The irony is hard to escape. It is a sector where the perks for the staff are top notch, but it is also one where attrition is extreme. The sector in question is information technology and IT enabled services (ITeS).
A recent survey by executive search firm MANCER Consulting reveals that ITeS will face the highest overall attrition of 21 percent this year with the junior level seeing exits at almost 30 percent.
Interestingly, there is no perk the companies in the sector do not offer: from pick up and drop facilities, flexible work hours, crche, the right to rate your peers, bosses, to even reach out to the CEO without asking for permission from your immediate manager, besides good salary packages. Of course, all these may not apply to all the companies in the sector, but largely the cross section has some of these services mentioned.
Then what is the reason for the high employee churn in the sector?
The fresher challenge
A fresher working for an Indian IT firm gets a package of Rs 8,000-12,000 and in an MNC, between Rs 10,000 and Rs 15,000, says Subhodeep Dutta, head, corporate strategy, new business initiatives, Mancer Consulting.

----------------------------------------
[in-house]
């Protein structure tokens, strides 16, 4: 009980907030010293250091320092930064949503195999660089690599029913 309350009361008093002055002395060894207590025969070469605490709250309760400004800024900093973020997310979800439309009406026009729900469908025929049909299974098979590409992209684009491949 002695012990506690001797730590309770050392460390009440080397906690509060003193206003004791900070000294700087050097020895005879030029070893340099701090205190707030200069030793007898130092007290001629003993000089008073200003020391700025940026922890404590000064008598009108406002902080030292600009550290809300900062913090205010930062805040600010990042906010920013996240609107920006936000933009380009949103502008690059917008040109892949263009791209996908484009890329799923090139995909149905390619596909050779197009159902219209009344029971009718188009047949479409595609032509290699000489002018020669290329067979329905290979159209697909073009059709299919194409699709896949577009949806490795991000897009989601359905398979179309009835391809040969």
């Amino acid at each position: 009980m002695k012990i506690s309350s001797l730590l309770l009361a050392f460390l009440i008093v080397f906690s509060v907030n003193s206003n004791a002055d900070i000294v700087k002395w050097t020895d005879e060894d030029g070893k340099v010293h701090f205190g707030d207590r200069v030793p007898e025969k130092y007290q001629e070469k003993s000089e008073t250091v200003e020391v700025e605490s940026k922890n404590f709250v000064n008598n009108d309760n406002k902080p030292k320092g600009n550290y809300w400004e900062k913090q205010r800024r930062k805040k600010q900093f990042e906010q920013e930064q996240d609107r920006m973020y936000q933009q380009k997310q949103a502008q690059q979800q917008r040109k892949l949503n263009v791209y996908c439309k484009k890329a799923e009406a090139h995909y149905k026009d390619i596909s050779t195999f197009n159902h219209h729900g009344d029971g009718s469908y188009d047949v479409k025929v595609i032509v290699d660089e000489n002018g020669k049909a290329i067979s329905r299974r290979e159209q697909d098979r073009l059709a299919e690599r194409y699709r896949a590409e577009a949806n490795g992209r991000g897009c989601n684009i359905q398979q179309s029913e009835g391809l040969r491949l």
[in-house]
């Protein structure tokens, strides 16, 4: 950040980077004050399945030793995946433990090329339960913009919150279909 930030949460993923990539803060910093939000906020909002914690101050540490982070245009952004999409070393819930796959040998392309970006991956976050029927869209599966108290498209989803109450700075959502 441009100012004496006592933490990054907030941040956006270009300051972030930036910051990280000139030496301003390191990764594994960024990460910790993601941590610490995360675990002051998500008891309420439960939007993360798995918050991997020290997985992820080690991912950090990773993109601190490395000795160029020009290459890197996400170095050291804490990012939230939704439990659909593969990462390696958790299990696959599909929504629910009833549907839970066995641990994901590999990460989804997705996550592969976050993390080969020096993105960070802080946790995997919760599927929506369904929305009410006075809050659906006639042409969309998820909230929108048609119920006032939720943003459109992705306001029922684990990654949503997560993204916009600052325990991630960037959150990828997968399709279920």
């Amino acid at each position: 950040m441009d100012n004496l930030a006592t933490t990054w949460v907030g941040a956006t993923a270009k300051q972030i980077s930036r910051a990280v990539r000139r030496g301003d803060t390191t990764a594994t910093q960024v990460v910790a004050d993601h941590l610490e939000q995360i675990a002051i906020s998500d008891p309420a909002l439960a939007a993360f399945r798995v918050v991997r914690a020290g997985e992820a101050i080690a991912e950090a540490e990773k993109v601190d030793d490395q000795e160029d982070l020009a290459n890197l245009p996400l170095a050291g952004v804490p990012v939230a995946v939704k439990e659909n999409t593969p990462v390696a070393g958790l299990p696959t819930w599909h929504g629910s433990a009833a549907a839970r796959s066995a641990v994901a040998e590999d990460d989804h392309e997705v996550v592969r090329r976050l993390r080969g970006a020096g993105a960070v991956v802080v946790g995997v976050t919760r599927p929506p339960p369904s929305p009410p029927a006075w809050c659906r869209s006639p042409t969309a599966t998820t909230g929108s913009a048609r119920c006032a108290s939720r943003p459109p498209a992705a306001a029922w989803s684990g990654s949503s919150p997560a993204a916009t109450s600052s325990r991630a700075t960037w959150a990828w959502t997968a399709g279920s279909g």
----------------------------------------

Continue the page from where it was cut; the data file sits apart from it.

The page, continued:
Gaurav Gupta, a 29-year-old Delhi-based IT sector employee, has changed five jobs in four years of joining the industry. The longest stint he has had in an organisation is 18 months and the shortest, 4 months. Of the five companies he has worked, one was a firm in the big league of IT firms.
"I left my first job at an MNC as they did not give me the increment of 30 percent they promised; exited my second job after 9 months as I did not want to continue working on UK timings in the severe cold in Delhi," says Gupta.
Currently, Gupta works in a firm that offers him flexi-hours, cab facilities, etc., but he says, "If I get a job with a higher pay and designation sans these facilities, I will pick that up."
Mark Driscoll, Human Capital Leader, PwC India, says, "This is a peculiar situation besetting Indian firms or rather BRIC countries." He says that he often finds a candidate is not interested in investing in relationships at the work place, picking up new skill sets or honing what he has. "The majority of people who are moving jobs have just 1-3 years of experience. Jumping jobs may help in getting high pay but what about learning new skills sets," he asks.
Reasons for jumping jobs
Stress factor: Employees usually work on projects which can run for a few months or years. For instance, if you are working on the supply chain management of a large auto firm and there is a technical snag, an immediate service ticket will be raised. These are service agreements that a vendor has with the company that says that the latter will tackle such a situation within hours.